Interned German artists (1): John Heartfield and Kurt Schwitters

Cover of 1940 edition (1941.7.3074)

British wartime internment of foreign nationals seems to have been a recurring theme for me this year. I already knew about World War Two internment camps on the Isle of Man (see my earlier blog post on Franz Hildebrandt) but was not aware that this had also happened during World War One until, on a visit to Liverpool, I came across the story of Carl Bartels, designer of the famous Liver Birds on the Royal Liver Building. Shortly afterwards I read a review of Simon Parkin’s new book The Island of Extraordinary Captives (e-Legal Deposit) about the interned artist Peter Midgley. Then I happened to unearth a cutting from the Observer that I had been sent in September 1988 in which Neal Ascherson wrote engagingly about a reissue (539:1.c.805.63) of François Lafitte’s 1940 book The internment of aliens, a contemporary criticism of government policy (the article can be viewed online if you have Raven access). And as the current government’s Rwanda deportation plan was announced it was easy to be reminded of wartime deportations and the tragedy of the Arandora Star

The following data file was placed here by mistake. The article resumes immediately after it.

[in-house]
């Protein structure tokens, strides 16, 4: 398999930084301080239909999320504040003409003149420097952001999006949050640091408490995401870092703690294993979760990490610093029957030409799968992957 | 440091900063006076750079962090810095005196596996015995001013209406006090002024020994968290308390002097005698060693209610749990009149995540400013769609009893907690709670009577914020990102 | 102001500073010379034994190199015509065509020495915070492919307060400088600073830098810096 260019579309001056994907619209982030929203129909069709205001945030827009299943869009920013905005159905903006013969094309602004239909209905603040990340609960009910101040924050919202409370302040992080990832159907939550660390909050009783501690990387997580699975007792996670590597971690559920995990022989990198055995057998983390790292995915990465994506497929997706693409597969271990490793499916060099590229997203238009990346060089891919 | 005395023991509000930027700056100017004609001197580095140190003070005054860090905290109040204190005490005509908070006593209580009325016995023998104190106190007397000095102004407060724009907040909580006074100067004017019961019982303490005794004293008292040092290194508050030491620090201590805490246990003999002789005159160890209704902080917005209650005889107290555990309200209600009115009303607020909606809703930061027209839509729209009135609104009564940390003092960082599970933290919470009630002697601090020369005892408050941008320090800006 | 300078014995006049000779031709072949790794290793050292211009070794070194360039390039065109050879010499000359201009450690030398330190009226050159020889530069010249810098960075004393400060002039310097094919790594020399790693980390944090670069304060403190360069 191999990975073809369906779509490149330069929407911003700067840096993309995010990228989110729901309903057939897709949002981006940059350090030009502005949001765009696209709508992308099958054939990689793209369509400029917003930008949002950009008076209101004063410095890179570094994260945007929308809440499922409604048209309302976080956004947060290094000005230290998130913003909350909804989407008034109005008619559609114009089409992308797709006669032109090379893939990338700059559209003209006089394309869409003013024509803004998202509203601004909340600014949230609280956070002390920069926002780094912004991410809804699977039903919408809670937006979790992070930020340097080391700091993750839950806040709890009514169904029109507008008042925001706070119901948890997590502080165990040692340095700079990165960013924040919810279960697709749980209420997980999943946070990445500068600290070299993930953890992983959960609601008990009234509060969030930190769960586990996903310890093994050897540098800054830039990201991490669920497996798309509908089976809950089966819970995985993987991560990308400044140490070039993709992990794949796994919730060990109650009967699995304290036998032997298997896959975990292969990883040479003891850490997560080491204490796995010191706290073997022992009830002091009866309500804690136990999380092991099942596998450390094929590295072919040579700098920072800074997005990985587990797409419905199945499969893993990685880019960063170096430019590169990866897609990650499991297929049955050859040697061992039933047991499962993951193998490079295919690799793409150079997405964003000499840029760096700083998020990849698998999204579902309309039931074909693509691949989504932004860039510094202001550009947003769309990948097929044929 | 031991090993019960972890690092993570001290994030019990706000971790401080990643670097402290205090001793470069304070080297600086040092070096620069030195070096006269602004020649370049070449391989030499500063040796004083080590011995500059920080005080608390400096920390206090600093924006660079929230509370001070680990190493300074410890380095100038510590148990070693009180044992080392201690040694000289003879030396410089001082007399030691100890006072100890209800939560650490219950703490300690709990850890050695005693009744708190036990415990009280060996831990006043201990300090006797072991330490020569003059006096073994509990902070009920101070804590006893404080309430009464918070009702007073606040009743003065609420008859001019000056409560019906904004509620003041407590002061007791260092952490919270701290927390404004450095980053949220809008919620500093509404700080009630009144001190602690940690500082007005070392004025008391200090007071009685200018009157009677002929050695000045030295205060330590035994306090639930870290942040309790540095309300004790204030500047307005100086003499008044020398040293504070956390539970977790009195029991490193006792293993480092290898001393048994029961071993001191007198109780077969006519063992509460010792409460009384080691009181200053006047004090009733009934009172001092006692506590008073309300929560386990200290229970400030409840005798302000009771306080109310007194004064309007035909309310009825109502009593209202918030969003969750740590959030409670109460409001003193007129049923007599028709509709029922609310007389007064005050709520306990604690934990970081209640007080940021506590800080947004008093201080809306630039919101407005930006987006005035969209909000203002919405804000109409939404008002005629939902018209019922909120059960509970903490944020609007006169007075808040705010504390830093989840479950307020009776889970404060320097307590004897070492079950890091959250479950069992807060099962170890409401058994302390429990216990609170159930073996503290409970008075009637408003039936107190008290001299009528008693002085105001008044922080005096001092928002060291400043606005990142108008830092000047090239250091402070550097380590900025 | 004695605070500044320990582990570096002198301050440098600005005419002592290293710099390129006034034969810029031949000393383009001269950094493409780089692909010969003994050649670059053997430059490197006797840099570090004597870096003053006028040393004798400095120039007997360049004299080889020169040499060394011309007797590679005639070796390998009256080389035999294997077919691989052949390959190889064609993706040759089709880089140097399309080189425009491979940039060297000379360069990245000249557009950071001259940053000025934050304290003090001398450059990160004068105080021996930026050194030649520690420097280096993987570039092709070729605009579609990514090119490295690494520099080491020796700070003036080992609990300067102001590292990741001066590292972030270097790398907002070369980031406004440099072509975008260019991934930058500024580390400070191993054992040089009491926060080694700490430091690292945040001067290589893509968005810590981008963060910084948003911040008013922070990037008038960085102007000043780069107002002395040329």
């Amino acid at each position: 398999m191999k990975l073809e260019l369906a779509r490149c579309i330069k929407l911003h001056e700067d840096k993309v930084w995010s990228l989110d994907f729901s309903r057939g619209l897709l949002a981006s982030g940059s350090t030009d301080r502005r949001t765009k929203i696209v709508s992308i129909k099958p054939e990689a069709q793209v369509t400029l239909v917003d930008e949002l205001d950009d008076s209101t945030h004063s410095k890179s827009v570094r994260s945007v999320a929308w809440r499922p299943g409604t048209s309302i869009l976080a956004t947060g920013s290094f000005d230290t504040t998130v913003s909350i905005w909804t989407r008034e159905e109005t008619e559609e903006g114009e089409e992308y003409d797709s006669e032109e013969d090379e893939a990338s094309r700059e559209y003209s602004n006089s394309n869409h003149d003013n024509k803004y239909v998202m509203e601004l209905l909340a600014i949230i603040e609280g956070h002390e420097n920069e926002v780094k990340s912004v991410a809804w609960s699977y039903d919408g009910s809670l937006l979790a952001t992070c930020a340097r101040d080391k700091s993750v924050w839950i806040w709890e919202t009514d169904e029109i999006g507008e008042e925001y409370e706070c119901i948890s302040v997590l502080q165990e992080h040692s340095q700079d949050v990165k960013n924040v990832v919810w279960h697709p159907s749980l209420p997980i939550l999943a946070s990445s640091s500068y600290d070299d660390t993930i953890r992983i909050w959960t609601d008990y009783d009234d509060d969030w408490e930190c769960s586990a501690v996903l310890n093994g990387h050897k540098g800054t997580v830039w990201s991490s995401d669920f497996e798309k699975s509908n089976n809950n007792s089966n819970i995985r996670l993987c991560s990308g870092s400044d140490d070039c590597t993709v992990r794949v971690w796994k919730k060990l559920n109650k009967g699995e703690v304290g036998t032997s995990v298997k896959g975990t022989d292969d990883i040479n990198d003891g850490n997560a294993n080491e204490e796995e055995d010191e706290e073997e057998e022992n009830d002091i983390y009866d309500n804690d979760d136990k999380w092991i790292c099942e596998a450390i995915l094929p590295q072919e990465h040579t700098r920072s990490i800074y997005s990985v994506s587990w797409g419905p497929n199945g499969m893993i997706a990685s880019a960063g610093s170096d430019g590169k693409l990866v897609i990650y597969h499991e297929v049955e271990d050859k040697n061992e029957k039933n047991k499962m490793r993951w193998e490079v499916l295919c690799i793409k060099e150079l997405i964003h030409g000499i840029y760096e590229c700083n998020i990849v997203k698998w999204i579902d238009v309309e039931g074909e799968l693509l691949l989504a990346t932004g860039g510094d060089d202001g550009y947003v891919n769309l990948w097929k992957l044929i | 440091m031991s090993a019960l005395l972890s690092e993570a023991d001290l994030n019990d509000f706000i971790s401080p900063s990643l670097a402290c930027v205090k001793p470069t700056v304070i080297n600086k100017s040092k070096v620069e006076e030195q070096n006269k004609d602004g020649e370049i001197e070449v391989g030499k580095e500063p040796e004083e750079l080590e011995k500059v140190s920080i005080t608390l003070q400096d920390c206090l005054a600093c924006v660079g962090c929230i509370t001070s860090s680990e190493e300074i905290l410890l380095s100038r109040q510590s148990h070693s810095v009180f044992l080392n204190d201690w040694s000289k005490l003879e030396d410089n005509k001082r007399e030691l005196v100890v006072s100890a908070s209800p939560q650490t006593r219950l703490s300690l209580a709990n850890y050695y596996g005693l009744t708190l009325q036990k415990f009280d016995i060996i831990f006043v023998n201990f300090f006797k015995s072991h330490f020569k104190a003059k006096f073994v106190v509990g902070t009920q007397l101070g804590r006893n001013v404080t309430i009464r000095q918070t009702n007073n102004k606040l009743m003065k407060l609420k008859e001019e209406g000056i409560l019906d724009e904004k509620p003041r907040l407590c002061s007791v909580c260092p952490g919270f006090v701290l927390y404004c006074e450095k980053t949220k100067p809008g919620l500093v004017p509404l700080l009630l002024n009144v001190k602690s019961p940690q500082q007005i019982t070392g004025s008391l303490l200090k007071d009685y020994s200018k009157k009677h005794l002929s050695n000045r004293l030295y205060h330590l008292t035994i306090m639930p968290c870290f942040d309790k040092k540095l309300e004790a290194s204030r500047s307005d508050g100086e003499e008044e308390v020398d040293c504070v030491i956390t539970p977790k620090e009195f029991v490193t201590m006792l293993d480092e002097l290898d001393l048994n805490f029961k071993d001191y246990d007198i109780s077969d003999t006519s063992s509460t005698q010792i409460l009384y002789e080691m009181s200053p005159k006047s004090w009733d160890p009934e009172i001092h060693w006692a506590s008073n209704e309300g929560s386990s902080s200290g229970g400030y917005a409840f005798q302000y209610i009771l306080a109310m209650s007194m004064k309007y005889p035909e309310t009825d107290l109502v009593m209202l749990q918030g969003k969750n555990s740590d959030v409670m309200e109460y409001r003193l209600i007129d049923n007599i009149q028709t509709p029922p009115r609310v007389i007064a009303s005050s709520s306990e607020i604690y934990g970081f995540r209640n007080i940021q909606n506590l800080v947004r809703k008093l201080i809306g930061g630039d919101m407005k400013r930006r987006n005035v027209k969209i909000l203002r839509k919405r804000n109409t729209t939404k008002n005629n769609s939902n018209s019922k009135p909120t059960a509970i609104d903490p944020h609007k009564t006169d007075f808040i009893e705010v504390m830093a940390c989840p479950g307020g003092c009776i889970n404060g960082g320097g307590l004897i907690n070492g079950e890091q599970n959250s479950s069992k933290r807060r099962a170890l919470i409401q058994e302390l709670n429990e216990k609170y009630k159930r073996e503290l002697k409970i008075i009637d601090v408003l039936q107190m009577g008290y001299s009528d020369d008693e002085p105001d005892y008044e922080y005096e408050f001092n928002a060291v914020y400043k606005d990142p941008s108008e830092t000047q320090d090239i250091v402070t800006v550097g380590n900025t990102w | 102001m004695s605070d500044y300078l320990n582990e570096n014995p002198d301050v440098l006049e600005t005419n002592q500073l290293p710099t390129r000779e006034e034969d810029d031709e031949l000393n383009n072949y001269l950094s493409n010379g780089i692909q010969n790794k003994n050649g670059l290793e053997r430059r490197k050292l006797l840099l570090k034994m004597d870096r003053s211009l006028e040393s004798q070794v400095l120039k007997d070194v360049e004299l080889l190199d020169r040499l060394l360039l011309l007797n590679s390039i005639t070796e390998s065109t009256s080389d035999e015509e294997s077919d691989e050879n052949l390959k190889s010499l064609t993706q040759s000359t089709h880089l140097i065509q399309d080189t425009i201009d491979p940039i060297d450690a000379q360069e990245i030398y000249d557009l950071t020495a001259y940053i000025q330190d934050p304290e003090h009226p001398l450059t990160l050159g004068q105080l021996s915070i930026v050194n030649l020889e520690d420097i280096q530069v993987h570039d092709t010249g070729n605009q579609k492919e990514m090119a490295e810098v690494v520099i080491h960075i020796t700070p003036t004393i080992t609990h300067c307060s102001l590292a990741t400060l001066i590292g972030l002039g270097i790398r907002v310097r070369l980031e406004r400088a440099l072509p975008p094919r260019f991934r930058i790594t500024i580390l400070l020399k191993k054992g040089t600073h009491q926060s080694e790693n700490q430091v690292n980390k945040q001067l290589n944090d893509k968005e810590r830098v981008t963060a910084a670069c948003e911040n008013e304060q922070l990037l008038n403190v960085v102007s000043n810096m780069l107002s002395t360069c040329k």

In this blog post I will look in more detail at two German artists who share the internment experience, both of whom I have mentioned before in previous blog posts: John Heartfield (see German theatre premières in 1922) and Kurt Schwitters (see On the fringes of Dada in Berlin). A later post will consider some less well-known German artists who also endured internment.

John Heartfield (born Helmut Herzfeld, adopting the English name during World War One to show his hatred of Prussian militarism) worked on set designs in 1920s Berlin while also creating innovative book-jackets for Malik Verlag, the publishing house set up by his brother Wieland. He is best remembered though for his political photomontage artwork: two books in the UL are John Heartfield: laughter is a devastating weapon (S950.a.201.3351) and John Heartfield and the agitated image: photography, persuasion and the rise of avant-garde photomontage (S950.b.201.1024 or onlineboth of which deal mostly with his earlier work).